The Department of Natural Resources announced that the state’s Forest Recreation Program has seen a 63-percent decrease in funding in the last three years, resulting in the need for the department to close 23 under-performing state forest campgrounds in the northern Lower Peninsula and the Upper Peninsula.
The order to close the 23 campgrounds were submitted as a proposal at Michigan Natural Resources Commission (NRC) meeting in Lansing, and will be eligible for action by DNR Director Rodney Stokes at the NRC’s May 12 meeting in Flint. If approved at the May meeting, the closures would be effective on May 19, 2011.
State forest campgrounds are not state parks. State forest campgrounds are rustic sites with fewer amenities than a state park. They are unstaffed and provide a more rustic, tent camping experience. Every state forest campground is located on a river or lake, and more than 60 campgrounds have nearby pathways for non-motorized trail recreation, such as hiking, biking, horseback riding and nature observation. Accommodations range from five to 50 campsites, with group sites available. All campgrounds have vault toilets and potable water from hand pumps.
General Fund support for state forest recreation programs, such as the state forest campgrounds, has been reduced every year since 2009, when $72,200 was cut. In 2010, $24,100 was cut from the program, and in Fiscal Year 2011, the program is targeted for a $314,700 General Fund reduction.
“While revenue has remained even in the last decade, due to camping fee increases in 2002 and in 2007, state forest campground fees are now at the high end of the market at $15 a night per individual site,” said Cara Boucher, assistant chief of the DNR’s Forest Management Division. “Meanwhile, the number of registrations and campers has steadily dropped over the same period. Given the long-term trend of declining use and the inability to raise camp fee revenues, the only way to absorb the current cut in General Fund support is to close some campgrounds.”
To address the reduced camping demand and insufficient funding to maintain all state forest campgrounds, the DNR will close underutilized campgrounds, Boucher said.
“We will preserve the campgrounds that perform well, and provide a diverse selection for the campers,” Boucher said. “The campgrounds targeted for closure are under-performing and close to other state forest campgrounds, so we can still provide camping opportunities in those areas.”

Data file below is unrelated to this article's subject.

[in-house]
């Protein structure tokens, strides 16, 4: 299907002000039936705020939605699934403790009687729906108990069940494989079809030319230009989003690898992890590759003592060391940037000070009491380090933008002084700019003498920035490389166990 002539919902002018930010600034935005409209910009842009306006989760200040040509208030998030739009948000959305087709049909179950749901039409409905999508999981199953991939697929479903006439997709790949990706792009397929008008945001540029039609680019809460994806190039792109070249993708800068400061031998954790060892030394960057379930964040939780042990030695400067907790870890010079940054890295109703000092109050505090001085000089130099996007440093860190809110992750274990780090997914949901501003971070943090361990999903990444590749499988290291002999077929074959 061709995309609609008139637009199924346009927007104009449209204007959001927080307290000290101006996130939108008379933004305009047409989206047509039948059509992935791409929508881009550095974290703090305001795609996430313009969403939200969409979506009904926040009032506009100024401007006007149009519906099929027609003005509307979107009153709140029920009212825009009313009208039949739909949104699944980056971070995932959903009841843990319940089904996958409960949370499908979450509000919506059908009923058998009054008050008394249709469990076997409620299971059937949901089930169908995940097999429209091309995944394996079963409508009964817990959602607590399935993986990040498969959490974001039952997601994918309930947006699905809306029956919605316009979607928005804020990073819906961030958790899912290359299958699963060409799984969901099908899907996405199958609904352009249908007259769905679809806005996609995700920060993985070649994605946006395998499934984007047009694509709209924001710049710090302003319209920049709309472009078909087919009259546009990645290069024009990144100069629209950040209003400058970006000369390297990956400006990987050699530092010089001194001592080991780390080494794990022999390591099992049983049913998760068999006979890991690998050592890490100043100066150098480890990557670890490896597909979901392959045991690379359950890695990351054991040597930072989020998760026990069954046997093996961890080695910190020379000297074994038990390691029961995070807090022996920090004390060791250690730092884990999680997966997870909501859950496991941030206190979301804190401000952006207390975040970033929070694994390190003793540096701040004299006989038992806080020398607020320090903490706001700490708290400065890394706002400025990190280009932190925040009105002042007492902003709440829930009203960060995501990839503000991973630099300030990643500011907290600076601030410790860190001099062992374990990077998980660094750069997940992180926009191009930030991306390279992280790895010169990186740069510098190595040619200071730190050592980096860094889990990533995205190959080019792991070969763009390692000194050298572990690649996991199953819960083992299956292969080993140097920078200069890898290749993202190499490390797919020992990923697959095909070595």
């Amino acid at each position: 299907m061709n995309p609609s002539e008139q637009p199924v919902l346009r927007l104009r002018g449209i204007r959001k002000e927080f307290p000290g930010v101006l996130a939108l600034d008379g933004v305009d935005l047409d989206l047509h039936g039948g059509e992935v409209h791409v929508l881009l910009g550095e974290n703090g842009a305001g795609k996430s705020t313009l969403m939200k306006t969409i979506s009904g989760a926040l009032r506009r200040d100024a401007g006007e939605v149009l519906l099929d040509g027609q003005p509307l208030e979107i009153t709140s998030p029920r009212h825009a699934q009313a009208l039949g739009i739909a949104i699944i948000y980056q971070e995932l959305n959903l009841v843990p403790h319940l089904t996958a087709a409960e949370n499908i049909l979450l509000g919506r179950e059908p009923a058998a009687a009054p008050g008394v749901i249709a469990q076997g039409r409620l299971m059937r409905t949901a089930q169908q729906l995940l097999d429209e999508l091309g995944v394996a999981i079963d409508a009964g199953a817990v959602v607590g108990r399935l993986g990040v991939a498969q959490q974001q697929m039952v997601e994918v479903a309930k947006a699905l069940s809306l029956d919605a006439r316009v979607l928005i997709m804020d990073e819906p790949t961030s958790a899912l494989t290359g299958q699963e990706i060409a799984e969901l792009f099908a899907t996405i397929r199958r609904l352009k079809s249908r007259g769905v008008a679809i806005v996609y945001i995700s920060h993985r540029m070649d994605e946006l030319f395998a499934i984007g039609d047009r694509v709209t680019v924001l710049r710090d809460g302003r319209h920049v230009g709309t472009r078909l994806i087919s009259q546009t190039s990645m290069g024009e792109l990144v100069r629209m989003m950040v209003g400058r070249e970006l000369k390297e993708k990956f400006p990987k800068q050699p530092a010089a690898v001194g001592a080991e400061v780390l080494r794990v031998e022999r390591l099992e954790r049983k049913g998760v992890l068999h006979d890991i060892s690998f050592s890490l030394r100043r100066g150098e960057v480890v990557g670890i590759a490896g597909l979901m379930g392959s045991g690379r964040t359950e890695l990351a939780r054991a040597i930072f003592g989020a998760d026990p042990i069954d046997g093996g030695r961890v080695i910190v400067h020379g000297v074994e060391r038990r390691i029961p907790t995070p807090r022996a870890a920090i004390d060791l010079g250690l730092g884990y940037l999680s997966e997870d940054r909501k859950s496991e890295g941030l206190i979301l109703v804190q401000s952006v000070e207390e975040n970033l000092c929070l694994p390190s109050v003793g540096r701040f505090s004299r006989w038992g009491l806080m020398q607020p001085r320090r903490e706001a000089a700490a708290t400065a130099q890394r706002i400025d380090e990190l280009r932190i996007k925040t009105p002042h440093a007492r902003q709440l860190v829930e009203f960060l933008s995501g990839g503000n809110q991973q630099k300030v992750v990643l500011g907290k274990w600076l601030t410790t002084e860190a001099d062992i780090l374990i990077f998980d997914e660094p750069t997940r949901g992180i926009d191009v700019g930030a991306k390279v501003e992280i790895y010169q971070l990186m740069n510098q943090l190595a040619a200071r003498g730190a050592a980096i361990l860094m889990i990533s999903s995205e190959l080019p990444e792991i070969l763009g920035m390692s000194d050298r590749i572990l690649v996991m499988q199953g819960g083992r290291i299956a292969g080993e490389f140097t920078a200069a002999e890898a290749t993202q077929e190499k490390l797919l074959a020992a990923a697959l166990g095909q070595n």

Currently, the highest-performing state forest campground generates more than $40,000 annually in revenue, while the lowest-performing generates just over $300 a year.
The campgrounds targeted for closure are:
• Beaufort and Big Lake state forest campgrounds – Baraga County
• Black Lake Trail Camp – Cheboygan County
• Lime Island State Forest Campground and Cabins and Munuscong River State Forest Campground – Chippewa County
• Manistee River Bridge State Forest Campground – Crawford County
• Deer Lake State Forest Campground – Iron County
• Bray Creek State Forest Campground – Lake County
• Blind Sucker #1, High Bridge, Holland Lake, Natalie and Reed & Green Bridge state forest campgrounds – Luce County
• Black River State Forest Campground – Mackinac County
• Little Wolf Lake State Forest Campground – Montmorency County
• McCollum Lake State Forest Campground – Oscoda County
• Pigeon Bridge and Round Lake state forest campgrounds – Otsego County
• Canoe Lake, Cusino Lake, Mead Creek and South Gemini Lake state forest campgrounds – Schoolcraft County
• Long Lake State Forest Campground – Wexford County
To read the informational memo on the state forest campground closures provided to the NRC at the April 7 meeting, go to the NRC’s website at http://www.michigan.gov/nrc and click on Agendas and Minutes to find the April 7 agenda. To read the memo, click on the box for the order on page two of the agenda.